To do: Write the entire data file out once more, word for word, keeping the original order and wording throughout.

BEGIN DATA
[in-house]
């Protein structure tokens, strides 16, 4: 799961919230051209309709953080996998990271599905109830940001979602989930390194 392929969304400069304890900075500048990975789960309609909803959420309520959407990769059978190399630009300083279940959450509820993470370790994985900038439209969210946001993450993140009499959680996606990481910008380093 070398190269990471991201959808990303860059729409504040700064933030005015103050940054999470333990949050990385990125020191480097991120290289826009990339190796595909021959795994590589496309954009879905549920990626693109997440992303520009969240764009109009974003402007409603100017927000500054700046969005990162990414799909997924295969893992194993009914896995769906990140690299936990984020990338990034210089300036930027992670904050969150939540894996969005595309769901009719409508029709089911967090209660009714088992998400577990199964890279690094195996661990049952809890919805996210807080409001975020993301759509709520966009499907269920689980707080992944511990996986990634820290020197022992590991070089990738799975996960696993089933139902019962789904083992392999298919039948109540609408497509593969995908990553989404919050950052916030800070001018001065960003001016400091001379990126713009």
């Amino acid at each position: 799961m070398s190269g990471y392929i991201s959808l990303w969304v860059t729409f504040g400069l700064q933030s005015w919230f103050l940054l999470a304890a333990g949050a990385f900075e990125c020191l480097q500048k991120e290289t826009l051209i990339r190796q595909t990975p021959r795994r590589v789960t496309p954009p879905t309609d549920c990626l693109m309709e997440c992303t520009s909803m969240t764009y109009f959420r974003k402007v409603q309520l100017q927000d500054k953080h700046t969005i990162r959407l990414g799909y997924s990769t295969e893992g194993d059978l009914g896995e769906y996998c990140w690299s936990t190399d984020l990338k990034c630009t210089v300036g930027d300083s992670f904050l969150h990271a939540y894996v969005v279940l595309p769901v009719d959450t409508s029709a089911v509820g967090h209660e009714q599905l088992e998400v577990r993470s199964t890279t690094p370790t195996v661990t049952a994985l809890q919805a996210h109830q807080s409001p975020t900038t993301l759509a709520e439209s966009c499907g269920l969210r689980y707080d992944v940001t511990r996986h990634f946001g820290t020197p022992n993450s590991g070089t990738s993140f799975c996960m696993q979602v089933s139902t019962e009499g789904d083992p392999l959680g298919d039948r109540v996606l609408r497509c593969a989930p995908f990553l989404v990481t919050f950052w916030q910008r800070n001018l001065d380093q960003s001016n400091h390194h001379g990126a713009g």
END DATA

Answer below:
[in-house]
């Protein structure tokens, strides 16, 4: 799961919230051209309709953080996998990271599905109830940001979602989930390194 392929969304400069304890900075500048990975789960309609909803959420309520959407990769059978190399630009300083279940959450509820993470370790994985900038439209969210946001993450993140009499959680996606990481910008380093 070398190269990471991201959808990303860059729409504040700064933030005015103050940054999470333990949050990385990125020191480097991120290289826009990339190796595909021959795994590589496309954009879905549920990626693109997440992303520009969240764009109009974003402007409603100017927000500054700046969005990162990414799909997924295969893992194993009914896995769906990140690299936990984020990338990034210089300036930027992670904050969150939540894996969005595309769901009719409508029709089911967090209660009714088992998400577990199964890279690094195996661990049952809890919805996210807080409001975020993301759509709520966009499907269920689980707080992944511990996986990634820290020197022992590991070089990738799975996960696993089933139902019962789904083992392999298919039948109540609408497509593969995908990553989404919050950052916030800070001018001065960003001016400091001379990126713009």
């Amino acid at each position: 799961m070398s190269g990471y392929i991201s959808l990303w969304v860059t729409f504040g400069l700064q933030s005015w919230f103050l940054l999470a304890a333990g949050a990385f900075e990125c020191l480097q500048k991120e290289t826009l051209i990339r190796q595909t990975p021959r795994r590589v789960t496309p954009p879905t309609d549920c990626l693109m309709e997440c992303t520009s909803m969240t764009y109009f959420r974003k402007v409603q309520l100017q927000d500054k953080h700046t969005i990162r959407l990414g799909y997924s990769t295969e893992g194993d059978l009914g896995e769906y996998c990140w690299s936990t190399d984020l990338k990034c630009t210089v300036g930027d300083s992670f904050l969150h990271a939540y894996v969005v279940l595309p769901v009719d959450t409508s029709a089911v509820g967090h209660e009714q599905l088992e998400v577990r993470s199964t890279t690094p370790t195996v661990t049952a994985l809890q919805a996210h109830q807080s409001p975020t900038t993301l759509a709520e439209s966009c499907g269920l969210r689980y707080d992944v940001t511990r996986h990634f946001g820290t020197p022992n993450s590991g070089t990738s993140f799975c996960m696993q979602v089933s139902t019962e009499g789904d083992p392999l959680g298919d039948r109540v996606l609408r497509c593969a989930p995908f990553l989404v990481t919050f950052w916030q910008r800070n001018l001065d380093q960003s001016n400091h390194h001379g990126a713009g």